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Monday, May 11, 2009

Piracy & Jurisdiction: A Post by Eugene Kontorovich (NW Law)

I've been writing for several years about piracy, using it as a case study to better understand universal jurisdiction, which originated with piracy and has been extended now to other crimes. The current piracy epidemic in the Gulf of Aden has made all this quite relevant. Recently, I've blogged about this at the Volokh Conspiracy and Opinio Juris, and will now continue to do so here.

Everyone, I discuss this with says something about eye patches and bottles of rum. So we'll get it over with right now: these are not those kind of pirates, though they do include some interesting characters.

 

One striking aspect of the ever-worsening Somali piracy crisis is the complete failure of nations to exercise universal jurisdiction. Dozens of warships are patrolling the Gulf of Aden and catching pirates. Under international law, any country that captures pirates can prosecute them. Yet none of the patrolling countries have exercised this option. Hundreds of pirates have been caught, the only ones that have been brought back to Western nations for trial are the few that happened to attack the vessels of the capturing the nation.

In an essay in the current issue of the National Law Journal I discuss the complete failure to use universal jurisdiction. Piracy is the oldest and most widely agreed on universal jurisdiction offense. The failure to use this tool is particularly notable given that it comes at a time when universal jurisdiction and international justice are supposedly ascendant. To add to the irony, the very nations that claim prosecuting Somali pirates in domestic courts would be too difficult are pursuing complex and politically fraught cases against senior American and Israeli officials.

As I write in the article:

 

The failure to use a venerable international law principle against a serious international crisis suggests that international law has in some ways lost ground in recent decades.  . . When countries abdicate enforcing international law with respect to nonpolitical crimes like piracy that truly endanger international safety, it makes it harder to believe that they are motivated by an unswerving dedication to international law when they go out of their way to selectively judge the participants on one side of a far-off foreign war.

Some developments that occurred while the piece was in publication highlight this point. A few days ago Spain captured a group of nine pirates after responding to a distress call from a Panamanian vessel. In a remarkable development, there were reports that Spanish authorities would bring the Somalis back to Spain for prosecution. Amongst other attacks, they were suspected in the foiled hijacking of an Italian cruise liner with 1500 passengers, which would've been perhaps the most spectacular pirate seizure so far. (Perhaps I’ll say a few words on this fascinating incident in a subsequent post.)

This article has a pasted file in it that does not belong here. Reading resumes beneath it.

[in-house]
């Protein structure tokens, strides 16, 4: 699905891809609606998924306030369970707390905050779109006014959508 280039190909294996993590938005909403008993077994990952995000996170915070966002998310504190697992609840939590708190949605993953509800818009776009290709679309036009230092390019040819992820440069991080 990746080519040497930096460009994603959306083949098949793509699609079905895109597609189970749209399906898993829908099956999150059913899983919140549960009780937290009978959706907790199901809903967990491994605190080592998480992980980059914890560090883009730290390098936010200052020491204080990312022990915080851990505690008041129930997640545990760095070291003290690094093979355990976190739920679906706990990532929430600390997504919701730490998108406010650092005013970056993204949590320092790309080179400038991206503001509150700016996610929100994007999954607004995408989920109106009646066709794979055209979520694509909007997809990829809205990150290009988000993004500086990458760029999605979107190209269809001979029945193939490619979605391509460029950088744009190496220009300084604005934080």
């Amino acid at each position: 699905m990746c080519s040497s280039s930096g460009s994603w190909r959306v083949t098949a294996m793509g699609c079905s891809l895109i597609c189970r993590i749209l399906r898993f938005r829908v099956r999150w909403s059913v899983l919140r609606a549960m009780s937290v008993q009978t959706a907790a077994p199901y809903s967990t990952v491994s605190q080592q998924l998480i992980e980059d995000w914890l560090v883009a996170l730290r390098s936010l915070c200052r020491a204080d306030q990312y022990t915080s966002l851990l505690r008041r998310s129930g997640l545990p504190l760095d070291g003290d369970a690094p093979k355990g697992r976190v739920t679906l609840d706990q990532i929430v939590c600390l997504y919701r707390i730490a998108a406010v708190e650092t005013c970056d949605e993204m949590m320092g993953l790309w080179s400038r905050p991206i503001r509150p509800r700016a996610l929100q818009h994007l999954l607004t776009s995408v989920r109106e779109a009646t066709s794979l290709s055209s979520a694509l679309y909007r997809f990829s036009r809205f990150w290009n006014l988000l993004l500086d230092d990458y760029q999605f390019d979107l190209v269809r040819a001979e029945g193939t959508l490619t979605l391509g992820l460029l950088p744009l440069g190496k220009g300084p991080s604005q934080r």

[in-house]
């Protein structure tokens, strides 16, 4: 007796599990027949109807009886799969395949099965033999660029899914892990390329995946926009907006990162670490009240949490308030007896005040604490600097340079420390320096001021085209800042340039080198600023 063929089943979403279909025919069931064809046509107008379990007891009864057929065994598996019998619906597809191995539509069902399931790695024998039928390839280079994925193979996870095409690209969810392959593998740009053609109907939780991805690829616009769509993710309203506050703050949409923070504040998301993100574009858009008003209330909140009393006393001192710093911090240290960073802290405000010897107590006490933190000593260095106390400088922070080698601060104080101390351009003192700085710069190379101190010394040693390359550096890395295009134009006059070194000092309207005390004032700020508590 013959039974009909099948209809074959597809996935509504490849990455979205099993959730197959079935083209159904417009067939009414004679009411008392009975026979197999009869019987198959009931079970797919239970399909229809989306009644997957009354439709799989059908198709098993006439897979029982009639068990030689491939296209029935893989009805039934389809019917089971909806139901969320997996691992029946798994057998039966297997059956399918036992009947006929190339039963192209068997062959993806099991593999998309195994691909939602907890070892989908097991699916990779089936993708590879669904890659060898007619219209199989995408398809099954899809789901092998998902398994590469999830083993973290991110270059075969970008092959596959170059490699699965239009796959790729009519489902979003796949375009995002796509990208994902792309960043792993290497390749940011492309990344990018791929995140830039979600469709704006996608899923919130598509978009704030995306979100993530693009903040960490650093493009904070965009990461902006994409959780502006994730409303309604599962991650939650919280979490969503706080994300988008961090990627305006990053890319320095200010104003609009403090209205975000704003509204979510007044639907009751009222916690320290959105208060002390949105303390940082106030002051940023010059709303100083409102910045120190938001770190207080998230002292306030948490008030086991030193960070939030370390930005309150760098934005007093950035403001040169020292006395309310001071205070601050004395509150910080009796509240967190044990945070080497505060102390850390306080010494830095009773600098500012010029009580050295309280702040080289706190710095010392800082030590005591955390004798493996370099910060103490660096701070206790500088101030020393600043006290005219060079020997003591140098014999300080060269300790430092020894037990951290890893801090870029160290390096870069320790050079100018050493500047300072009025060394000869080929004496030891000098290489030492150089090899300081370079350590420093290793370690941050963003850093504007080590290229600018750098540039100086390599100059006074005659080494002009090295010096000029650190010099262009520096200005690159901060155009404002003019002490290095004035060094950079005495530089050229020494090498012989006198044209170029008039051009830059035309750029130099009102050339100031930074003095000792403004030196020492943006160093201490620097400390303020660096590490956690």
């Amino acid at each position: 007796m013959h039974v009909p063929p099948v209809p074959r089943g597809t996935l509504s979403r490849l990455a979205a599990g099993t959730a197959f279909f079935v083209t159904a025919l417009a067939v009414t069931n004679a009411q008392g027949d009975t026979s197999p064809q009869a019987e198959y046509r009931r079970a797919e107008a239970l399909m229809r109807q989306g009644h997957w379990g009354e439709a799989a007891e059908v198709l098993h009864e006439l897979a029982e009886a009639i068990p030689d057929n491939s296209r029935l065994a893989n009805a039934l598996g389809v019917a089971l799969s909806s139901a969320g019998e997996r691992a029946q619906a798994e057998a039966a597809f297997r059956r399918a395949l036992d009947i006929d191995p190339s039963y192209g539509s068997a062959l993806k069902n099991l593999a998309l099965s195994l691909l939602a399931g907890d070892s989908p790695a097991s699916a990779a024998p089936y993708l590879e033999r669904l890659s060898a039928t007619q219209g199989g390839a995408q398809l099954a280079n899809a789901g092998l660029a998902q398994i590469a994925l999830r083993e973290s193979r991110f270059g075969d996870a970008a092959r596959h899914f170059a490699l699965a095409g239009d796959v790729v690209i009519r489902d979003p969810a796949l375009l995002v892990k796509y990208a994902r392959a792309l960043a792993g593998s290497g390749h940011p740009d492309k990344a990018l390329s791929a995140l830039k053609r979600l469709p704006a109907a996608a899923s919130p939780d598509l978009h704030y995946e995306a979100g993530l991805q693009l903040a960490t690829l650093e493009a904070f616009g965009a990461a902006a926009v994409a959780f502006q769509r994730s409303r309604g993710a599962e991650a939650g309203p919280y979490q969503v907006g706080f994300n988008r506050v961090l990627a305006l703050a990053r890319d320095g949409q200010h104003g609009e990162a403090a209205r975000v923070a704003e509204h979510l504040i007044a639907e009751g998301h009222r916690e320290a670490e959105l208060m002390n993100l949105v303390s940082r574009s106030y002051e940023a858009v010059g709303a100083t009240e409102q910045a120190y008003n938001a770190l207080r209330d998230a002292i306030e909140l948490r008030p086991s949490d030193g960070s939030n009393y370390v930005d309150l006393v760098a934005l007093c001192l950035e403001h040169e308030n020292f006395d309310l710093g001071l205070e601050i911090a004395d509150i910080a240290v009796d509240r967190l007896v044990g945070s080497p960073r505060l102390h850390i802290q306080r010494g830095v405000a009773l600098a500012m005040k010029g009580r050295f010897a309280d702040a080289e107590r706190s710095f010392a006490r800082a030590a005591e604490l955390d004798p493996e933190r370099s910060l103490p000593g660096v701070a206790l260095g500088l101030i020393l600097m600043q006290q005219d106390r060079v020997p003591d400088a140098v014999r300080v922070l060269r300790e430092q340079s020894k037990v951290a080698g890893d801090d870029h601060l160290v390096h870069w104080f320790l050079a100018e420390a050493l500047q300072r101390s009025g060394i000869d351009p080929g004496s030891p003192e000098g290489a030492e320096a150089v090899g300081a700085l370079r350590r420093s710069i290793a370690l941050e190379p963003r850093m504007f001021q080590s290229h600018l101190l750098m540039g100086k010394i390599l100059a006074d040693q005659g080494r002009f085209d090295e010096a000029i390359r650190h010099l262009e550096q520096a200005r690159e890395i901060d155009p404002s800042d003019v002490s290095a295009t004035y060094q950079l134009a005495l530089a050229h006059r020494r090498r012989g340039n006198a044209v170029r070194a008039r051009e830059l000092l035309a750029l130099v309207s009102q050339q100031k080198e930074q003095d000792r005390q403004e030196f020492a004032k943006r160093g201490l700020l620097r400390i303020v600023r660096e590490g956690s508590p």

However, Spanish authorities have instead ordered the prisoners to be released. Despite the fact that countries have an international legal duty to suppress piracy, and pirates are labeled enemies of all mankind, the Spanish judge thought that prosecuting a crime that happened thousands of miles away would be “a bit disproportionate.”

Of course, just the previous week, Spain launched a judicial investigation into an Israeli strike on a Hamas leader in Gaza in 2002. Unlike piracy, over which all nations clearly have universal jurisdiction, the basis for Spanish jurisdiction is far from clear. And of course the merits are much harder, as are the practicalities of trying to figure out what happened years ago in an ongoing conflict between Israel and the Palestinians, a situation in which, unlike with piracy, some of the alleged victims are certainly not free from blame. In other words, Spanish courts are inserting themselves into a temporally distance, politically fraught, factually obscure geopolitical conflict. Moreover, unlike with the piracy,Spain has not been involved in keeping Gaza safe; its judicial interest is unlinked to an enforcement activities. With the pirates, the decision to not proceed means that this band will be released and within days or weeks will likely be shooting up other civilian vessels.

It seems a bit disproportionate.

 

This is not to single out the Spanish Gaza case from other exercises of universal jurisdiction by European nations. But the juxtaposition between Spain’s abdication of its international legal duty in the relatively easy piracy context with its acting as a one-sided global policeman in the Gaza case highlights the problematic nature of universal jurisdiction as it is being used today, and perhaps as Ken Anderson has suggested that perhaps, some broader problems in international law.

This is not to say that there is not a role for international justice in dealing with alleged crimes against humanity. There is also a place in the world for driving cars at 200 miles an hour. And while that's what every teenager wants to do, they are told they must learn ordinary driving before they go to the races, where one can easily crash into the stands.

Posted by Ethan Leib on May 11, 2009 at 10:12 AM | Permalink

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